Cam Robinson, OT, Alabama: Robinson is a divisive player, with many believing he’s versatile enough to be a left tackle with a high ceiling in the NFL. Others think he’s a right tackle. But I think he’s great in the passing game and can handle speed rushers well enough to be worth the franchise first-round-pick price tag.

Ryan Ramcyzk, OT, Wisconsin: He’s as good as it gets in pass protection and he follows through his blocks more than most. He did have to have surgery to repair a torn labrum, however.

Garett Bolles, OT, Utah: After just one season in Utah, Bolles entered the draft. He was a great left tackle last year, and is great in run blocking. He does need to work on his passing game, and he’s going to be 25 years old not long after the NFL Draft ends, so I wouldn’t be comfortable with him in the first two rounds.

Dion Dawkins, OT/G, Temple: I personally believe Dawkins could play any position on the offensive line in the NFL. Some scouts think he’d be a great left tackle, and others feel like he can only work at guard. I like his complete skillset and would be happy to land someone like him in the second or third round.

Adam Bisnowaty, OT, Pittsburgh: He’s got a great wingspan, plays long and has good size overall. His grades are all over the place in the scouting community though, with many thinking he’s lacking in strength. I’m a fan of him as a swing tackle though, and he could be around in the fifth round.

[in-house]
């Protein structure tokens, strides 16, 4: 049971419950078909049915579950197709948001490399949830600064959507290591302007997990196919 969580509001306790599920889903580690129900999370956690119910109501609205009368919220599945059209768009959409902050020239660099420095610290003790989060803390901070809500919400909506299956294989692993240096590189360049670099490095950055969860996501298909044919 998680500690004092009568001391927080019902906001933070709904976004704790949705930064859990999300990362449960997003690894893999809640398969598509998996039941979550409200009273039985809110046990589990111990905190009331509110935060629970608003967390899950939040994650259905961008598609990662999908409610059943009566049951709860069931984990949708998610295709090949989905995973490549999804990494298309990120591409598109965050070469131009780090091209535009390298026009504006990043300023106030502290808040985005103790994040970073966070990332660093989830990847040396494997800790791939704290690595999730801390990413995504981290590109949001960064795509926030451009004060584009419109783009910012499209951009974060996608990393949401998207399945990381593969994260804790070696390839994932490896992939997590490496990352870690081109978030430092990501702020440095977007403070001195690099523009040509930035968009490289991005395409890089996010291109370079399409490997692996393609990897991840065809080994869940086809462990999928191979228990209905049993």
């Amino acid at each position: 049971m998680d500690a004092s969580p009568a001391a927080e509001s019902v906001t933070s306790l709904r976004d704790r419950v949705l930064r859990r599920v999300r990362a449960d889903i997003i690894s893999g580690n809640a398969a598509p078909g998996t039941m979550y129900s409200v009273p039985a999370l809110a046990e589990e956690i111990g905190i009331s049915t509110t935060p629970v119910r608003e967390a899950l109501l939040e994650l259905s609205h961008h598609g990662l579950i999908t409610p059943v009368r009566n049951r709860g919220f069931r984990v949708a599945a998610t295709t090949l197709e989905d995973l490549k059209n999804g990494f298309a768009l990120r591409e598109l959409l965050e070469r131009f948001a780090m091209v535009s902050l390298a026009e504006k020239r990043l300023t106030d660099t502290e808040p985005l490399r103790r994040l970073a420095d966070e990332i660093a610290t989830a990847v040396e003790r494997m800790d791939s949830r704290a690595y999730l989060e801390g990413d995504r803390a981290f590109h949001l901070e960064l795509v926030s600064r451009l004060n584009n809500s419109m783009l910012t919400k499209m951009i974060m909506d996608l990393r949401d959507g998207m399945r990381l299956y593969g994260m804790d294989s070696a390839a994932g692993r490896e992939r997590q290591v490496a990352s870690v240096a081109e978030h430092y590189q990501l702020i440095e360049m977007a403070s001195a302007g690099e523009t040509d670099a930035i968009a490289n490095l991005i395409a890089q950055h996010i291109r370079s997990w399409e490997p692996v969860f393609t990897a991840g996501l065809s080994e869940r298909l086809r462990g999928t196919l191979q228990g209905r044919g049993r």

Dan Sipper, OT, Arkansas: A for-sure right tackle in the NFL Skipper has the ability to open holes in the running game and doesn’t make big mistakes. He’s had some trouble with speed rushers but overall, he’s a very complete player for someone who could be around in the sixth round.

Forrest Lamp, G, Western Kentucky: Possibly the most technically-sound player among offensive linemen in this year’s class. He’ll go in the first round due to his great push off the line and his quick feet in pass protection.

Dan Feeney, G, Indiana: He’s had some injuries, which hurts his value, but he’s got possibly the highest ceiling of any interior lineman in this draft. He’s a guard that gets plenty of push in the ground game.

Ethan Pocic, G/C, LSU: He can play any interior position, but is a natural leader and looks better at center from where I’m sitting. He’s a balanced player, with skill in the running and passing game. He could go in the second round, and would be a good pick at that point.

Isaac Asiata, G/C, Utah: A very good run blocker who can play any of the interior positions on the line. He didn’t get beaten frequently in the passing game, but is definitely better as a run blocker.

Jon Toth, C, Kentucky: A very dependable and smart player with a high floor in the NFL. He’s got enough size and athleticism to succeed in the NFL as well, and could be as high as a third-round pick to as late as a fifth-round pick.

Pat Elfein, C/G, Ohio State: He could go anywhere from the second to sixth round. Elfein is athletic, and he does everything well. He can handle any type of rush, but is undersized for the NFL. He needs to back on some more heft.

Cameron Tom, C, Southern Miss: Tom has been a starter since he was a freshman, but his ceiling is limited by his smaller frame. Still, he knows what he’s doing and is a very complete player, and could wind up being a dependable backup as a rookie undrafted free agent.